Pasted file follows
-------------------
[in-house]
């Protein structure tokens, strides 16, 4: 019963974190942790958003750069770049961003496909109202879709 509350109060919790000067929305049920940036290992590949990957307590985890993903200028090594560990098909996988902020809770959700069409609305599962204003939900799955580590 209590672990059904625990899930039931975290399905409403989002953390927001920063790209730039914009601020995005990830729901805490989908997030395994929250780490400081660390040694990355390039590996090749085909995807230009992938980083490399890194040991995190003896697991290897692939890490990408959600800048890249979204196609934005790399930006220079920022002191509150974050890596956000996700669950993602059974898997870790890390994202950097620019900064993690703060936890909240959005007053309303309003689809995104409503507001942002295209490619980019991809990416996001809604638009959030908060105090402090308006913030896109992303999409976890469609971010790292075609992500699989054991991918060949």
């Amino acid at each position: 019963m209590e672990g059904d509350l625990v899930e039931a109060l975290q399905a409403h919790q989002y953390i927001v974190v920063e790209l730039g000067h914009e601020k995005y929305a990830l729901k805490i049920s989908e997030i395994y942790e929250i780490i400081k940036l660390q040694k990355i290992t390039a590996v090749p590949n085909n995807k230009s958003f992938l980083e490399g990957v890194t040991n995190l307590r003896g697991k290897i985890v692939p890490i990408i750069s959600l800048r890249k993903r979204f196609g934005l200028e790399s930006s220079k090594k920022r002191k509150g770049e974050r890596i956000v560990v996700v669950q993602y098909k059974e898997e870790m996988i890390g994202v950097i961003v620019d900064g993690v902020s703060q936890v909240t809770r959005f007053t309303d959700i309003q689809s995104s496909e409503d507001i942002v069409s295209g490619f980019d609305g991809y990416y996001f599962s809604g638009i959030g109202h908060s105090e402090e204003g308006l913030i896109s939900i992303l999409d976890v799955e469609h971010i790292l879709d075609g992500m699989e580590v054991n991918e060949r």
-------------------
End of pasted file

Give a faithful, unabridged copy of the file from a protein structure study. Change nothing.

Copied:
[in-house]
């Protein structure tokens, strides 16, 4: 019963974190942790958003750069770049961003496909109202879709 509350109060919790000067929305049920940036290992590949990957307590985890993903200028090594560990098909996988902020809770959700069409609305599962204003939900799955580590 209590672990059904625990899930039931975290399905409403989002953390927001920063790209730039914009601020995005990830729901805490989908997030395994929250780490400081660390040694990355390039590996090749085909995807230009992938980083490399890194040991995190003896697991290897692939890490990408959600800048890249979204196609934005790399930006220079920022002191509150974050890596956000996700669950993602059974898997870790890390994202950097620019900064993690703060936890909240959005007053309303309003689809995104409503507001942002295209490619980019991809990416996001809604638009959030908060105090402090308006913030896109992303999409976890469609971010790292075609992500699989054991991918060949």
């Amino acid at each position: 019963m209590e672990g059904d509350l625990v899930e039931a109060l975290q399905a409403h919790q989002y953390i927001v974190v920063e790209l730039g000067h914009e601020k995005y929305a990830l729901k805490i049920s989908e997030i395994y942790e929250i780490i400081k940036l660390q040694k990355i290992t390039a590996v090749p590949n085909n995807k230009s958003f992938l980083e490399g990957v890194t040991n995190l307590r003896g697991k290897i985890v692939p890490i990408i750069s959600l800048r890249k993903r979204f196609g934005l200028e790399s930006s220079k090594k920022r002191k509150g770049e974050r890596i956000v560990v996700v669950q993602y098909k059974e898997e870790m996988i890390g994202v950097i961003v620019d900064g993690v902020s703060q936890v909240t809770r959005f007053t309303d959700i309003q689809s995104s496909e409503d507001i942002v069409s295209g490619f980019d609305g991809y990416y996001f599962s809604g638009i959030g109202h908060s105090e402090e204003g308006l913030i896109s939900i992303l999409d976890v799955e469609h971010i790292l879709d075609g992500m699989e580590v054991n991918e060949r």